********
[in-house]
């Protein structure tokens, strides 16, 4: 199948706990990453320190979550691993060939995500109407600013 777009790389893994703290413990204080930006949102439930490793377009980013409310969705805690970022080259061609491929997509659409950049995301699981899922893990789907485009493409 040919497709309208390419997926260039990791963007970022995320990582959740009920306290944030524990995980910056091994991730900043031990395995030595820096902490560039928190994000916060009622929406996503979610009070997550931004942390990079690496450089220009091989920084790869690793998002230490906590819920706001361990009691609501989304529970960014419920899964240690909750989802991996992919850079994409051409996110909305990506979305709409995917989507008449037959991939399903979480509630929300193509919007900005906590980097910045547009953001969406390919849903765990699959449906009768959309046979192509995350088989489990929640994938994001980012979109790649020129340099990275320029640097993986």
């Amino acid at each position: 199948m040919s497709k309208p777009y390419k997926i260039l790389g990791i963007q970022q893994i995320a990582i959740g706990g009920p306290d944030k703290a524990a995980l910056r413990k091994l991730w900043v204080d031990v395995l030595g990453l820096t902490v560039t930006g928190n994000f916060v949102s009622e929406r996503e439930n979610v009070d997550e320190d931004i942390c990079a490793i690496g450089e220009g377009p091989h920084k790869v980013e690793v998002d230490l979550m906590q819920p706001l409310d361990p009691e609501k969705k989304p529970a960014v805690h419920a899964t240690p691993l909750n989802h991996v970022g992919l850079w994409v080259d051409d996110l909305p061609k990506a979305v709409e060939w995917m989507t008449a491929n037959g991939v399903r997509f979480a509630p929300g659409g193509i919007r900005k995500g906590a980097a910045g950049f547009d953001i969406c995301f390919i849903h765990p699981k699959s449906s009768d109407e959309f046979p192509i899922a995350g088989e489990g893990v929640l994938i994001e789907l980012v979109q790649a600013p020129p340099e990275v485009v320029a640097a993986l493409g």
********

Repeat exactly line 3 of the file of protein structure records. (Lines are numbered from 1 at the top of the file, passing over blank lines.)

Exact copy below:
């Amino acid at each position: 199948m040919s497709k309208p777009y390419k997926i260039l790389g990791i963007q970022q893994i995320a990582i959740g706990g009920p306290d944030k703290a524990a995980l910056r413990k091994l991730w900043v204080d031990v395995l030595g990453l820096t902490v560039t930006g928190n994000f916060v949102s009622e929406r996503e439930n979610v009070d997550e320190d931004i942390c990079a490793i690496g450089e220009g377009p091989h920084k790869v980013e690793v998002d230490l979550m906590q819920p706001l409310d361990p009691e609501k969705k989304p529970a960014v805690h419920a899964t240690p691993l909750n989802h991996v970022g992919l850079w994409v080259d051409d996110l909305p061609k990506a979305v709409e060939w995917m989507t008449a491929n037959g991939v399903r997509f979480a509630p929300g659409g193509i919007r900005k995500g906590a980097a910045g950049f547009d953001i969406c995301f390919i849903h765990p699981k699959s449906s009768d109407e959309f046979p192509i899922a995350g088989e489990g893990v929640l994938i994001e789907l980012v979109q790649a600013p020129p340099e990275v485009v320029a640097a993986l493409g």